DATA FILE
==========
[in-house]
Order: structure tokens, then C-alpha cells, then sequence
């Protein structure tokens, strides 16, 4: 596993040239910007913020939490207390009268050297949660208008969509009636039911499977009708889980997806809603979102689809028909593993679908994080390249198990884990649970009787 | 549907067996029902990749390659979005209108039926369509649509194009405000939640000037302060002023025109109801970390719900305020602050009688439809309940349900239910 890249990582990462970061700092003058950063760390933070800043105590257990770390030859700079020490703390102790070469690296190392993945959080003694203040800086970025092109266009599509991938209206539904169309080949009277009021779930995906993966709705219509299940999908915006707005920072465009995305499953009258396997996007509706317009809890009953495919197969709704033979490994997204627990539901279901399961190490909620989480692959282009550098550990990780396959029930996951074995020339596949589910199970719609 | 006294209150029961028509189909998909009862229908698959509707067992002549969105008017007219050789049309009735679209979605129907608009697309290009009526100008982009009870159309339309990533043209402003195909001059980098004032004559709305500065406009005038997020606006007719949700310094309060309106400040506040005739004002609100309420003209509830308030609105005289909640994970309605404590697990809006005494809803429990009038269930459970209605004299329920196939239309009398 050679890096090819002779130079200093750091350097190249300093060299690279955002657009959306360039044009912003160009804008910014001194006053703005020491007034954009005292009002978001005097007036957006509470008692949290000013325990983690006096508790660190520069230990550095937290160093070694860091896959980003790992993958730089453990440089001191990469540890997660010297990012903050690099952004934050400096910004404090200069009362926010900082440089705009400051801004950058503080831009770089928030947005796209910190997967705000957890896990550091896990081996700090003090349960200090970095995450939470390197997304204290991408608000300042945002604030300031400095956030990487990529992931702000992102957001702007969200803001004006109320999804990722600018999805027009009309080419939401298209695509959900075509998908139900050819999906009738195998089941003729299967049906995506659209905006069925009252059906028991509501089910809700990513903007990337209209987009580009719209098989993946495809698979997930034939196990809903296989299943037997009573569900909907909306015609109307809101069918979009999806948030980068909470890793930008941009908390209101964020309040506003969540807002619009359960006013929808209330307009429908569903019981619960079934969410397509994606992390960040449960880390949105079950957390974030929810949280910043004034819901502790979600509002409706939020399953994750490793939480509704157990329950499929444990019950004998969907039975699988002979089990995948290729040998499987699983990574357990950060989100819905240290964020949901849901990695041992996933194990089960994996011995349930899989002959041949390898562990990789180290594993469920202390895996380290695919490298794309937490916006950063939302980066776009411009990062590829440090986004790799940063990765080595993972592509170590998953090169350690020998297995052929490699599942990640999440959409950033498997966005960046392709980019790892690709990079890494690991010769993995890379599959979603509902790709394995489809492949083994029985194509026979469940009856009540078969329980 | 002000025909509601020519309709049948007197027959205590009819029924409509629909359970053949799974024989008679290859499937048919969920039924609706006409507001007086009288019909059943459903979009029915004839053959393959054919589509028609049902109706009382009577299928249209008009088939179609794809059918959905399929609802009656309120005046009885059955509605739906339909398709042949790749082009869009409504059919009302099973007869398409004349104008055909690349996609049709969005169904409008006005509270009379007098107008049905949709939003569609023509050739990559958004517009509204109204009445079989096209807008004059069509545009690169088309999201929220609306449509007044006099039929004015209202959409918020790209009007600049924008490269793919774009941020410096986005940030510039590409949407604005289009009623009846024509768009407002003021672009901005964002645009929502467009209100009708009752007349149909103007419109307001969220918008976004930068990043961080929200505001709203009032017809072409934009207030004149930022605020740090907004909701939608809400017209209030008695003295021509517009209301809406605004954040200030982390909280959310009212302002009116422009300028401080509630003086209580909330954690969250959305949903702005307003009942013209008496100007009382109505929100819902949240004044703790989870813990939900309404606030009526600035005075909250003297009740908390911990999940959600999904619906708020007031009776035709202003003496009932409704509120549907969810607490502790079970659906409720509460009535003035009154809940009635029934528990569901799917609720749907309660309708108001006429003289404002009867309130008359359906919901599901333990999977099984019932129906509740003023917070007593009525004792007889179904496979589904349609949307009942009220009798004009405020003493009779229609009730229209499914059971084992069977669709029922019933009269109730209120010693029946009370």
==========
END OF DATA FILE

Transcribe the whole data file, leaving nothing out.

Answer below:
[in-house]
Order: structure tokens, then C-alpha cells, then sequence
């Protein structure tokens, strides 16, 4: 596993040239910007913020939490207390009268050297949660208008969509009636039911499977009708889980997806809603979102689809028909593993679908994080390249198990884990649970009787 | 549907067996029902990749390659979005209108039926369509649509194009405000939640000037302060002023025109109801970390719900305020602050009688439809309940349900239910 890249990582990462970061700092003058950063760390933070800043105590257990770390030859700079020490703390102790070469690296190392993945959080003694203040800086970025092109266009599509991938209206539904169309080949009277009021779930995906993966709705219509299940999908915006707005920072465009995305499953009258396997996007509706317009809890009953495919197969709704033979490994997204627990539901279901399961190490909620989480692959282009550098550990990780396959029930996951074995020339596949589910199970719609 | 006294209150029961028509189909998909009862229908698959509707067992002549969105008017007219050789049309009735679209979605129907608009697309290009009526100008982009009870159309339309990533043209402003195909001059980098004032004559709305500065406009005038997020606006007719949700310094309060309106400040506040005739004002609100309420003209509830308030609105005289909640994970309605404590697990809006005494809803429990009038269930459970209605004299329920196939239309009398 050679890096090819002779130079200093750091350097190249300093060299690279955002657009959306360039044009912003160009804008910014001194006053703005020491007034954009005292009002978001005097007036957006509470008692949290000013325990983690006096508790660190520069230990550095937290160093070694860091896959980003790992993958730089453990440089001191990469540890997660010297990012903050690099952004934050400096910004404090200069009362926010900082440089705009400051801004950058503080831009770089928030947005796209910190997967705000957890896990550091896990081996700090003090349960200090970095995450939470390197997304204290991408608000300042945002604030300031400095956030990487990529992931702000992102957001702007969200803001004006109320999804990722600018999805027009009309080419939401298209695509959900075509998908139900050819999906009738195998089941003729299967049906995506659209905006069925009252059906028991509501089910809700990513903007990337209209987009580009719209098989993946495809698979997930034939196990809903296989299943037997009573569900909907909306015609109307809101069918979009999806948030980068909470890793930008941009908390209101964020309040506003969540807002619009359960006013929808209330307009429908569903019981619960079934969410397509994606992390960040449960880390949105079950957390974030929810949280910043004034819901502790979600509002409706939020399953994750490793939480509704157990329950499929444990019950004998969907039975699988002979089990995948290729040998499987699983990574357990950060989100819905240290964020949901849901990695041992996933194990089960994996011995349930899989002959041949390898562990990789180290594993469920202390895996380290695919490298794309937490916006950063939302980066776009411009990062590829440090986004790799940063990765080595993972592509170590998953090169350690020998297995052929490699599942990640999440959409950033498997966005960046392709980019790892690709990079890494690991010769993995890379599959979603509902790709394995489809492949083994029985194509026979469940009856009540078969329980 | 002000025909509601020519309709049948007197027959205590009819029924409509629909359970053949799974024989008679290859499937048919969920039924609706006409507001007086009288019909059943459903979009029915004839053959393959054919589509028609049902109706009382009577299928249209008009088939179609794809059918959905399929609802009656309120005046009885059955509605739906339909398709042949790749082009869009409504059919009302099973007869398409004349104008055909690349996609049709969005169904409008006005509270009379007098107008049905949709939003569609023509050739990559958004517009509204109204009445079989096209807008004059069509545009690169088309999201929220609306449509007044006099039929004015209202959409918020790209009007600049924008490269793919774009941020410096986005940030510039590409949407604005289009009623009846024509768009407002003021672009901005964002645009929502467009209100009708009752007349149909103007419109307001969220918008976004930068990043961080929200505001709203009032017809072409934009207030004149930022605020740090907004909701939608809400017209209030008695003295021509517009209301809406605004954040200030982390909280959310009212302002009116422009300028401080509630003086209580909330954690969250959305949903702005307003009942013209008496100007009382109505929100819902949240004044703790989870813990939900309404606030009526600035005075909250003297009740908390911990999940959600999904619906708020007031009776035709202003003496009932409704509120549907969810607490502790079970659906409720509460009535003035009154809940009635029934528990569901799917609720749907309660309708108001006429003289404002009867309130008359359906919901599901333990999977099984019932129906509740003023917070007593009525004792007889179904496979589904349609949307009942009220009798004009405020003493009779229609009730229209499914059971084992069977669709029922019933009269109730209120010693029946009370």